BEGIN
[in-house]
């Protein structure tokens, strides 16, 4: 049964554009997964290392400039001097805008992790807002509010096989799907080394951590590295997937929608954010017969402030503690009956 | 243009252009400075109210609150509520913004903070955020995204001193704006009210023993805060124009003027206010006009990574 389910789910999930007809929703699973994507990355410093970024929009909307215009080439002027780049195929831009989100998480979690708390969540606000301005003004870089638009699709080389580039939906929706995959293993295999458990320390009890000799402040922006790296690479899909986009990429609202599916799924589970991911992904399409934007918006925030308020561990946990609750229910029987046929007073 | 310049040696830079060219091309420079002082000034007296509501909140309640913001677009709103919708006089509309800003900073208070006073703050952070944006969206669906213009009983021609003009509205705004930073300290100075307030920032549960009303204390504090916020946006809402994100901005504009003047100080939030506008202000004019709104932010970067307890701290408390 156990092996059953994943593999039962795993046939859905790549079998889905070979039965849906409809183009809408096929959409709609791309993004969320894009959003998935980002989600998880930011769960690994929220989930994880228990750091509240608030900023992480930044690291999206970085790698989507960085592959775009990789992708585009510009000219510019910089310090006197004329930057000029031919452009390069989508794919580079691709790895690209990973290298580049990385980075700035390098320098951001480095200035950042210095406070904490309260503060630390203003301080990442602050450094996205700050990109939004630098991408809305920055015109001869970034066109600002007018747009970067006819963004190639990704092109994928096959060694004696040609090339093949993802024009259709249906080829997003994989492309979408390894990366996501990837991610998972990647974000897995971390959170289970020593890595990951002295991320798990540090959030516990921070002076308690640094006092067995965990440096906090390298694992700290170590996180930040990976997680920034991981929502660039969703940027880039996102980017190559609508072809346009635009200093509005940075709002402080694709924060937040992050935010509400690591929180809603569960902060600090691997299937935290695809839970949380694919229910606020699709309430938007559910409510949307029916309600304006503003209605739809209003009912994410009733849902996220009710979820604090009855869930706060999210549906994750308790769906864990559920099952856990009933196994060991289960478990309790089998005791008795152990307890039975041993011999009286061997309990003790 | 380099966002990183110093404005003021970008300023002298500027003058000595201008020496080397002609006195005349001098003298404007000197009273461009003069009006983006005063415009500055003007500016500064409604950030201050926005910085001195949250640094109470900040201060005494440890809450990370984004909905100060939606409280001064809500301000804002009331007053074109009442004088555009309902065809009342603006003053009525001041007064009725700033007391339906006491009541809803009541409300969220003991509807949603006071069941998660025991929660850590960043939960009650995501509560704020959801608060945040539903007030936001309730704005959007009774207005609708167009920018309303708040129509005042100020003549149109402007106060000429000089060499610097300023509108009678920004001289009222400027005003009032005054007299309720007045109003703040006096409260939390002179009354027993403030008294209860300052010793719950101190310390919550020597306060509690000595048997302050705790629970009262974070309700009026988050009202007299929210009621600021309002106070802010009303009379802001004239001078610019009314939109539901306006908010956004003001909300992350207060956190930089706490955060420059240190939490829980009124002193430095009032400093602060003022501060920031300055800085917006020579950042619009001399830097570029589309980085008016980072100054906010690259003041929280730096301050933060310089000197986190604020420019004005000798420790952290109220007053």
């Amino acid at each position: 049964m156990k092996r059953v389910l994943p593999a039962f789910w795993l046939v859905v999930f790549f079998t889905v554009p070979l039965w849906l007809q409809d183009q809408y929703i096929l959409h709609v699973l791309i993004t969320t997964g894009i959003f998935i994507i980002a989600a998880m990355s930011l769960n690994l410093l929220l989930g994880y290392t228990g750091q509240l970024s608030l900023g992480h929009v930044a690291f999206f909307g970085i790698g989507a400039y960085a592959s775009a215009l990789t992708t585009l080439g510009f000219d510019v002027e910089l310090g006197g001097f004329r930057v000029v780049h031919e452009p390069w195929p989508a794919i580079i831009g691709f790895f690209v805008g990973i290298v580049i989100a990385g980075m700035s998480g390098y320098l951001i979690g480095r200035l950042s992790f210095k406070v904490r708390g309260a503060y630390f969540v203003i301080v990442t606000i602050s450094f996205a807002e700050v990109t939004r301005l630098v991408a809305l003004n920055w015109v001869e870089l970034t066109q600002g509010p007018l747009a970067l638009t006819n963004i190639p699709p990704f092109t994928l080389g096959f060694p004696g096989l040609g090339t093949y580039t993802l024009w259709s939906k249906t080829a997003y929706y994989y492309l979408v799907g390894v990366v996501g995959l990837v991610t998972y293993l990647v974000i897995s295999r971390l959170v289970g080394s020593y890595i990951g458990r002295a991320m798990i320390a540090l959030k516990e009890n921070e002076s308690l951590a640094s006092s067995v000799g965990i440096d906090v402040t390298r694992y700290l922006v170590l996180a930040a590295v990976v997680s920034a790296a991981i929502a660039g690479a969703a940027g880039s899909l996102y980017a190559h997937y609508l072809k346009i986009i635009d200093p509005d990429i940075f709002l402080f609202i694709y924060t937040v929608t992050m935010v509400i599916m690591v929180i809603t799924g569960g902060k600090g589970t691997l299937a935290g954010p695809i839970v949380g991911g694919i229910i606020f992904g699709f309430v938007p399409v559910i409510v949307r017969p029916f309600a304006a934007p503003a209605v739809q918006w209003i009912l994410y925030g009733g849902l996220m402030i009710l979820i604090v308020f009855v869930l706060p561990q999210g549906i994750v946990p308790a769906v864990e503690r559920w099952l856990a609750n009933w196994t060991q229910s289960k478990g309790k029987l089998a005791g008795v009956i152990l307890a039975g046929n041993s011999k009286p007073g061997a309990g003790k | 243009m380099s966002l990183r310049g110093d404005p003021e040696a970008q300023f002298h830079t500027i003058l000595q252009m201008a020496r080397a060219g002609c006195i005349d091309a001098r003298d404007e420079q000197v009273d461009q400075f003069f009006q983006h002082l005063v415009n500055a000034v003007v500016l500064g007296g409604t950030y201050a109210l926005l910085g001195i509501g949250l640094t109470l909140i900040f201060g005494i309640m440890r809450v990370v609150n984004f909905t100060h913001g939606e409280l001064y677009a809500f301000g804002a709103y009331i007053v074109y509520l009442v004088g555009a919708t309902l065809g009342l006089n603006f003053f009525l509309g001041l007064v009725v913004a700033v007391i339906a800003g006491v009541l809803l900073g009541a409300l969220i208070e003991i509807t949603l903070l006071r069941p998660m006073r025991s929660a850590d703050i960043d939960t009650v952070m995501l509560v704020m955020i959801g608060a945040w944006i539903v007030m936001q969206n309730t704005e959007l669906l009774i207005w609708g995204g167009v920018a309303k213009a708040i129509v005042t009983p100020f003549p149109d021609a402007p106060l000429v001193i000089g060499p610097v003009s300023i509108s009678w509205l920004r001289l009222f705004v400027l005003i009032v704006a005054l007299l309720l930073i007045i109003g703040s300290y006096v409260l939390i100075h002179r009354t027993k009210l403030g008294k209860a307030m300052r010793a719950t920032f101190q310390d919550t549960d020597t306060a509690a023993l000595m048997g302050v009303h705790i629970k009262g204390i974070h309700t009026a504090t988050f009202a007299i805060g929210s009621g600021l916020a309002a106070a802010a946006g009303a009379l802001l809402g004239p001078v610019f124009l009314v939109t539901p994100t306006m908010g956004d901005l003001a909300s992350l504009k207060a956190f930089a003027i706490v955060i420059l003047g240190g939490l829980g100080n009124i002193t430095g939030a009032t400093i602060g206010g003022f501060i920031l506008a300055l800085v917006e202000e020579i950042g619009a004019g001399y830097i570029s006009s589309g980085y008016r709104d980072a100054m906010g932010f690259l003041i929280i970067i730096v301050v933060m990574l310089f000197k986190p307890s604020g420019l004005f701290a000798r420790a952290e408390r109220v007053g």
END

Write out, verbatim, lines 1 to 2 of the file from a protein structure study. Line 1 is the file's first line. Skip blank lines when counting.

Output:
[in-house]
């Protein structure tokens, strides 16, 4: 049964554009997964290392400039001097805008992790807002509010096989799907080394951590590295997937929608954010017969402030503690009956 | 243009252009400075109210609150509520913004903070955020995204001193704006009210023993805060124009003027206010006009990574 389910789910999930007809929703699973994507990355410093970024929009909307215009080439002027780049195929831009989100998480979690708390969540606000301005003004870089638009699709080389580039939906929706995959293993295999458990320390009890000799402040922006790296690479899909986009990429609202599916799924589970991911992904399409934007918006925030308020561990946990609750229910029987046929007073 | 310049040696830079060219091309420079002082000034007296509501909140309640913001677009709103919708006089509309800003900073208070006073703050952070944006969206669906213009009983021609003009509205705004930073300290100075307030920032549960009303204390504090916020946006809402994100901005504009003047100080939030506008202000004019709104932010970067307890701290408390 156990092996059953994943593999039962795993046939859905790549079998889905070979039965849906409809183009809408096929959409709609791309993004969320894009959003998935980002989600998880930011769960690994929220989930994880228990750091509240608030900023992480930044690291999206970085790698989507960085592959775009990789992708585009510009000219510019910089310090006197004329930057000029031919452009390069989508794919580079691709790895690209990973290298580049990385980075700035390098320098951001480095200035950042210095406070904490309260503060630390203003301080990442602050450094996205700050990109939004630098991408809305920055015109001869970034066109600002007018747009970067006819963004190639990704092109994928096959060694004696040609090339093949993802024009259709249906080829997003994989492309979408390894990366996501990837991610998972990647974000897995971390959170289970020593890595990951002295991320798990540090959030516990921070002076308690640094006092067995965990440096906090390298694992700290170590996180930040990976997680920034991981929502660039969703940027880039996102980017190559609508072809346009635009200093509005940075709002402080694709924060937040992050935010509400690591929180809603569960902060600090691997299937935290695809839970949380694919229910606020699709309430938007559910409510949307029916309600304006503003209605739809209003009912994410009733849902996220009710979820604090009855869930706060999210549906994750308790769906864990559920099952856990009933196994060991289960478990309790089998005791008795152990307890039975041993011999009286061997309990003790 | 380099966002990183110093404005003021970008300023002298500027003058000595201008020496080397002609006195005349001098003298404007000197009273461009003069009006983006005063415009500055003007500016500064409604950030201050926005910085001195949250640094109470900040201060005494440890809450990370984004909905100060939606409280001064809500301000804002009331007053074109009442004088555009309902065809009342603006003053009525001041007064009725700033007391339906006491009541809803009541409300969220003991509807949603006071069941998660025991929660850590960043939960009650995501509560704020959801608060945040539903007030936001309730704005959007009774207005609708167009920018309303708040129509005042100020003549149109402007106060000429000089060499610097300023509108009678920004001289009222400027005003009032005054007299309720007045109003703040006096409260939390002179009354027993403030008294209860300052010793719950101190310390919550020597306060509690000595048997302050705790629970009262974070309700009026988050009202007299929210009621600021309002106070802010009303009379802001004239001078610019009314939109539901306006908010956004003001909300992350207060956190930089706490955060420059240190939490829980009124002193430095009032400093602060003022501060920031300055800085917006020579950042619009001399830097570029589309980085008016980072100054906010690259003041929280730096301050933060310089000197986190604020420019004005000798420790952290109220007053």